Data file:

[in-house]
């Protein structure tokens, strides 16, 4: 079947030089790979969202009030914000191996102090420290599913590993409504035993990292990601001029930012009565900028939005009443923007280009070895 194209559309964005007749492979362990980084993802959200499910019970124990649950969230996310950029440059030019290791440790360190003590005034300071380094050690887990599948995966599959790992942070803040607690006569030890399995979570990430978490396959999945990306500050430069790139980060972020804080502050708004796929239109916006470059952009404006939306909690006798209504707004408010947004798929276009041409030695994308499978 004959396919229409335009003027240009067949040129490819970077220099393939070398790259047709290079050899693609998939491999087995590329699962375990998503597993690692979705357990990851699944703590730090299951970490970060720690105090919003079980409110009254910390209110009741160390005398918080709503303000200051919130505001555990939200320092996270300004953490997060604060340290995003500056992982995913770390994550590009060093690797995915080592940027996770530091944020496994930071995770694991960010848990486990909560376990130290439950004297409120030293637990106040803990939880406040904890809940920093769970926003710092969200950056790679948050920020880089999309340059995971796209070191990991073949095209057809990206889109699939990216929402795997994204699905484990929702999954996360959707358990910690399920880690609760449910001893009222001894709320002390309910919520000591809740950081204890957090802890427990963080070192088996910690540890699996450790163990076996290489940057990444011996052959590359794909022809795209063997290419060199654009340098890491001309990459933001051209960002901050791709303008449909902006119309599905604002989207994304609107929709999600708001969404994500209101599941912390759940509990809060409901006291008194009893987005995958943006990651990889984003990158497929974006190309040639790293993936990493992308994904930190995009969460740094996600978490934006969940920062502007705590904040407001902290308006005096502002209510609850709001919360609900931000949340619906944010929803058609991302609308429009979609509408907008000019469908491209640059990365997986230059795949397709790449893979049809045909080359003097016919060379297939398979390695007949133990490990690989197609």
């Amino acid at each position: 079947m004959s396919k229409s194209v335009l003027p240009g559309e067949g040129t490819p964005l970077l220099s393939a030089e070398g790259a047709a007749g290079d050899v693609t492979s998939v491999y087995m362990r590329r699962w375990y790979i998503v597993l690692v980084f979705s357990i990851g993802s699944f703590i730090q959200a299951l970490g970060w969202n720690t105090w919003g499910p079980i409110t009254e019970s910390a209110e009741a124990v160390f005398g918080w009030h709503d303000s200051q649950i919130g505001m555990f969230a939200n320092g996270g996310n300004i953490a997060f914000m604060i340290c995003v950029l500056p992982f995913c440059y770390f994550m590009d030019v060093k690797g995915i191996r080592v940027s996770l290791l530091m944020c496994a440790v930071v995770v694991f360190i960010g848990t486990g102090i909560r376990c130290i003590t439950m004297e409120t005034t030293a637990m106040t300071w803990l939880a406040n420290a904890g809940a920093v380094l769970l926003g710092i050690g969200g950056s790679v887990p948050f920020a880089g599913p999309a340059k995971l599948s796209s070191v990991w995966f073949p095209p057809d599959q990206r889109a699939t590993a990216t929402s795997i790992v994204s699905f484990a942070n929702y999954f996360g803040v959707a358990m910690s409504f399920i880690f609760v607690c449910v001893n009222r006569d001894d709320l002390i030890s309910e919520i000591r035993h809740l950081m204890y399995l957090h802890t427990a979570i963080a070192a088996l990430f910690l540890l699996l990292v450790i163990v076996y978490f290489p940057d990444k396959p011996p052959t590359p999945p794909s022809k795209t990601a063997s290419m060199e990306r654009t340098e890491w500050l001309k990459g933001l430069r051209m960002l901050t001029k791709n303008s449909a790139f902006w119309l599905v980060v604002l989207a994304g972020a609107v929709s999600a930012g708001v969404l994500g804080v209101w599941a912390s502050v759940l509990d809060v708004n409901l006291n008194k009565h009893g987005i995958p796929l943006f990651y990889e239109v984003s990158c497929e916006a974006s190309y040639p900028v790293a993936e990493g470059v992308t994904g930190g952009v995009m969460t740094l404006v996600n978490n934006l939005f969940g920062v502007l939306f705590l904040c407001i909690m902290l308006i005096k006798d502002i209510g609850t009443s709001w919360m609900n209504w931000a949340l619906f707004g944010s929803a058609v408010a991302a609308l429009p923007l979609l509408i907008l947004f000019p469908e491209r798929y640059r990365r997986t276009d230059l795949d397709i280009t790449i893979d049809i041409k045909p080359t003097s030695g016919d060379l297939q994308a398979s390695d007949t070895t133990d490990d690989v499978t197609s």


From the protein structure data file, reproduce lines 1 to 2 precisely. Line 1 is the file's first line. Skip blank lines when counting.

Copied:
[in-house]
């Protein structure tokens, strides 16, 4: 079947030089790979969202009030914000191996102090420290599913590993409504035993990292990601001029930012009565900028939005009443923007280009070895 194209559309964005007749492979362990980084993802959200499910019970124990649950969230996310950029440059030019290791440790360190003590005034300071380094050690887990599948995966599959790992942070803040607690006569030890399995979570990430978490396959999945990306500050430069790139980060972020804080502050708004796929239109916006470059952009404006939306909690006798209504707004408010947004798929276009041409030695994308499978 004959396919229409335009003027240009067949040129490819970077220099393939070398790259047709290079050899693609998939491999087995590329699962375990998503597993690692979705357990990851699944703590730090299951970490970060720690105090919003079980409110009254910390209110009741160390005398918080709503303000200051919130505001555990939200320092996270300004953490997060604060340290995003500056992982995913770390994550590009060093690797995915080592940027996770530091944020496994930071995770694991960010848990486990909560376990130290439950004297409120030293637990106040803990939880406040904890809940920093769970926003710092969200950056790679948050920020880089999309340059995971796209070191990991073949095209057809990206889109699939990216929402795997994204699905484990929702999954996360959707358990910690399920880690609760449910001893009222001894709320002390309910919520000591809740950081204890957090802890427990963080070192088996910690540890699996450790163990076996290489940057990444011996052959590359794909022809795209063997290419060199654009340098890491001309990459933001051209960002901050791709303008449909902006119309599905604002989207994304609107929709999600708001969404994500209101599941912390759940509990809060409901006291008194009893987005995958943006990651990889984003990158497929974006190309040639790293993936990493992308994904930190995009969460740094996600978490934006969940920062502007705590904040407001902290308006005096502002209510609850709001919360609900931000949340619906944010929803058609991302609308429009979609509408907008000019469908491209640059990365997986230059795949397709790449893979049809045909080359003097016919060379297939398979390695007949133990490990690989197609």